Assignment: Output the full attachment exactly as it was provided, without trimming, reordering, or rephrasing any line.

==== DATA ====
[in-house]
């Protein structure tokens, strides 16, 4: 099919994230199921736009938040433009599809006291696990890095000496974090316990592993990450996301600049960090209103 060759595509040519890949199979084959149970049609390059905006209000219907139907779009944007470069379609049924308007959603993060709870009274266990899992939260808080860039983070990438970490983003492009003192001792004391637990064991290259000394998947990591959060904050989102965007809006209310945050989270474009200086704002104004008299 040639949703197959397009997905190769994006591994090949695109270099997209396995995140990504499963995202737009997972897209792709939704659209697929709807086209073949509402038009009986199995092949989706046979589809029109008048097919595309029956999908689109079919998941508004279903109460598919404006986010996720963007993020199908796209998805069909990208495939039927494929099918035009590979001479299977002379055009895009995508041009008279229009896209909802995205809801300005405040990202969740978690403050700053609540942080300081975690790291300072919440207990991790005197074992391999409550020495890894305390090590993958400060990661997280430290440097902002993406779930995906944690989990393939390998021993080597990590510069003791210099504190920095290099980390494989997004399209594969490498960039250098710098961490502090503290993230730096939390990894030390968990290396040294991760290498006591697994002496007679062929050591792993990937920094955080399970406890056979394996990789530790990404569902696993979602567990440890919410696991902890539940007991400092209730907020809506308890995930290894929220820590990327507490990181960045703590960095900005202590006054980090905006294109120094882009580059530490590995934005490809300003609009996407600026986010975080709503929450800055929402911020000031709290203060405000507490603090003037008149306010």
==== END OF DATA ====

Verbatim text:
[in-house]
């Protein structure tokens, strides 16, 4: 099919994230199921736009938040433009599809006291696990890095000496974090316990592993990450996301600049960090209103 060759595509040519890949199979084959149970049609390059905006209000219907139907779009944007470069379609049924308007959603993060709870009274266990899992939260808080860039983070990438970490983003492009003192001792004391637990064991290259000394998947990591959060904050989102965007809006209310945050989270474009200086704002104004008299 040639949703197959397009997905190769994006591994090949695109270099997209396995995140990504499963995202737009997972897209792709939704659209697929709807086209073949509402038009009986199995092949989706046979589809029109008048097919595309029956999908689109079919998941508004279903109460598919404006986010996720963007993020199908796209998805069909990208495939039927494929099918035009590979001479299977002379055009895009995508041009008279229009896209909802995205809801300005405040990202969740978690403050700053609540942080300081975690790291300072919440207990991790005197074992391999409550020495890894305390090590993958400060990661997280430290440097902002993406779930995906944690989990393939390998021993080597990590510069003791210099504190920095290099980390494989997004399209594969490498960039250098710098961490502090503290993230730096939390990894030390968990290396040294991760290498006591697994002496007679062929050591792993990937920094955080399970406890056979394996990789530790990404569902696993979602567990440890919410696991902890539940007991400092209730907020809506308890995930290894929220820590990327507490990181960045703590960095900005202590006054980090905006294109120094882009580059530490590995934005490809300003609009996407600026986010975080709503929450800055929402911020000031709290203060405000507490603090003037008149306010």